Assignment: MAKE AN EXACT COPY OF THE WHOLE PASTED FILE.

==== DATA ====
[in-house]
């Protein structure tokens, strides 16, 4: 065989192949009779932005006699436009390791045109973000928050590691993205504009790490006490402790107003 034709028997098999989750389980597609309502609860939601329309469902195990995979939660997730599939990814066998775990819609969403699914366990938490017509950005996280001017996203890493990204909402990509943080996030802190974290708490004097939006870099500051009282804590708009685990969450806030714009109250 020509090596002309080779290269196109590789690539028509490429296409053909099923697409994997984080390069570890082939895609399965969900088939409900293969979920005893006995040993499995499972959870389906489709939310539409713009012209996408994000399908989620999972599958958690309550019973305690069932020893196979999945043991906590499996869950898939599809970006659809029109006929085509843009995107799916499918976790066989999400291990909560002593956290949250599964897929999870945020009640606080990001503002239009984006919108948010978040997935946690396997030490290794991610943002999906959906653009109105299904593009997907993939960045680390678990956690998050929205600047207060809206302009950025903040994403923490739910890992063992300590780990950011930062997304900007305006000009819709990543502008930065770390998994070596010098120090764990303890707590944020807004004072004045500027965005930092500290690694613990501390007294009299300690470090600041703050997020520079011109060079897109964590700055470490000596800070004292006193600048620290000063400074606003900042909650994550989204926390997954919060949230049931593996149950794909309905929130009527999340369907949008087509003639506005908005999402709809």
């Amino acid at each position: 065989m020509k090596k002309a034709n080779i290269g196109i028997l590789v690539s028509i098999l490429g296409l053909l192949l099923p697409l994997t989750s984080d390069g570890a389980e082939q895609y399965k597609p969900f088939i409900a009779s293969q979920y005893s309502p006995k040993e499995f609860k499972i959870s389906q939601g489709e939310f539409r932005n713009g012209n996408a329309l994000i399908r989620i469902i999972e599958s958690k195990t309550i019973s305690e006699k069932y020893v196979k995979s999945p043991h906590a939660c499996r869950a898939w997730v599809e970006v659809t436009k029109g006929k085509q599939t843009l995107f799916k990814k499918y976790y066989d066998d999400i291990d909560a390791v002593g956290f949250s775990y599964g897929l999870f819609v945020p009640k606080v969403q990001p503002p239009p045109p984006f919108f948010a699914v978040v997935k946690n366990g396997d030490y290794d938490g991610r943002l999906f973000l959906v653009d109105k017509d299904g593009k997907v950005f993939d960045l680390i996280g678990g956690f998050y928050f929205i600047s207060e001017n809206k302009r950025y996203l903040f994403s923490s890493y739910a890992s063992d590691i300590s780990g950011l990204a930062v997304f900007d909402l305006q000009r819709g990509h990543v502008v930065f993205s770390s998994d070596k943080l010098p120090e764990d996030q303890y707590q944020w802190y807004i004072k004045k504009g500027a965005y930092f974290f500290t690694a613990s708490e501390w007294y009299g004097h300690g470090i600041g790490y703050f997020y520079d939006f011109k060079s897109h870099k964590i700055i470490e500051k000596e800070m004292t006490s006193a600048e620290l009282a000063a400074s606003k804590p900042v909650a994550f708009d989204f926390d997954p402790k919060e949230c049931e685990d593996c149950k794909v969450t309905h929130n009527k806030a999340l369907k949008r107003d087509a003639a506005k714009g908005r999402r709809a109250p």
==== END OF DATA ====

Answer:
[in-house]
């Protein structure tokens, strides 16, 4: 065989192949009779932005006699436009390791045109973000928050590691993205504009790490006490402790107003 034709028997098999989750389980597609309502609860939601329309469902195990995979939660997730599939990814066998775990819609969403699914366990938490017509950005996280001017996203890493990204909402990509943080996030802190974290708490004097939006870099500051009282804590708009685990969450806030714009109250 020509090596002309080779290269196109590789690539028509490429296409053909099923697409994997984080390069570890082939895609399965969900088939409900293969979920005893006995040993499995499972959870389906489709939310539409713009012209996408994000399908989620999972599958958690309550019973305690069932020893196979999945043991906590499996869950898939599809970006659809029109006929085509843009995107799916499918976790066989999400291990909560002593956290949250599964897929999870945020009640606080990001503002239009984006919108948010978040997935946690396997030490290794991610943002999906959906653009109105299904593009997907993939960045680390678990956690998050929205600047207060809206302009950025903040994403923490739910890992063992300590780990950011930062997304900007305006000009819709990543502008930065770390998994070596010098120090764990303890707590944020807004004072004045500027965005930092500290690694613990501390007294009299300690470090600041703050997020520079011109060079897109964590700055470490000596800070004292006193600048620290000063400074606003900042909650994550989204926390997954919060949230049931593996149950794909309905929130009527999340369907949008087509003639506005908005999402709809």
């Amino acid at each position: 065989m020509k090596k002309a034709n080779i290269g196109i028997l590789v690539s028509i098999l490429g296409l053909l192949l099923p697409l994997t989750s984080d390069g570890a389980e082939q895609y399965k597609p969900f088939i409900a009779s293969q979920y005893s309502p006995k040993e499995f609860k499972i959870s389906q939601g489709e939310f539409r932005n713009g012209n996408a329309l994000i399908r989620i469902i999972e599958s958690k195990t309550i019973s305690e006699k069932y020893v196979k995979s999945p043991h906590a939660c499996r869950a898939w997730v599809e970006v659809t436009k029109g006929k085509q599939t843009l995107f799916k990814k499918y976790y066989d066998d999400i291990d909560a390791v002593g956290f949250s775990y599964g897929l999870f819609v945020p009640k606080v969403q990001p503002p239009p045109p984006f919108f948010a699914v978040v997935k946690n366990g396997d030490y290794d938490g991610r943002l999906f973000l959906v653009d109105k017509d299904g593009k997907v950005f993939d960045l680390i996280g678990g956690f998050y928050f929205i600047s207060e001017n809206k302009r950025y996203l903040f994403s923490s890493y739910a890992s063992d590691i300590s780990g950011l990204a930062v997304f900007d909402l305006q000009r819709g990509h990543v502008v930065f993205s770390s998994d070596k943080l010098p120090e764990d996030q303890y707590q944020w802190y807004i004072k004045k504009g500027a965005y930092f974290f500290t690694a613990s708490e501390w007294y009299g004097h300690g470090i600041g790490y703050f997020y520079d939006f011109k060079s897109h870099k964590i700055i470490e500051k000596e800070m004292t006490s006193a600048e620290l009282a000063a400074s606003k804590p900042v909650a994550f708009d989204f926390d997954p402790k919060e949230c049931e685990d593996c149950k794909v969450t309905h929130n009527k806030a999340l369907k949008r107003d087509a003639a506005k714009g908005r999402r709809a109250p």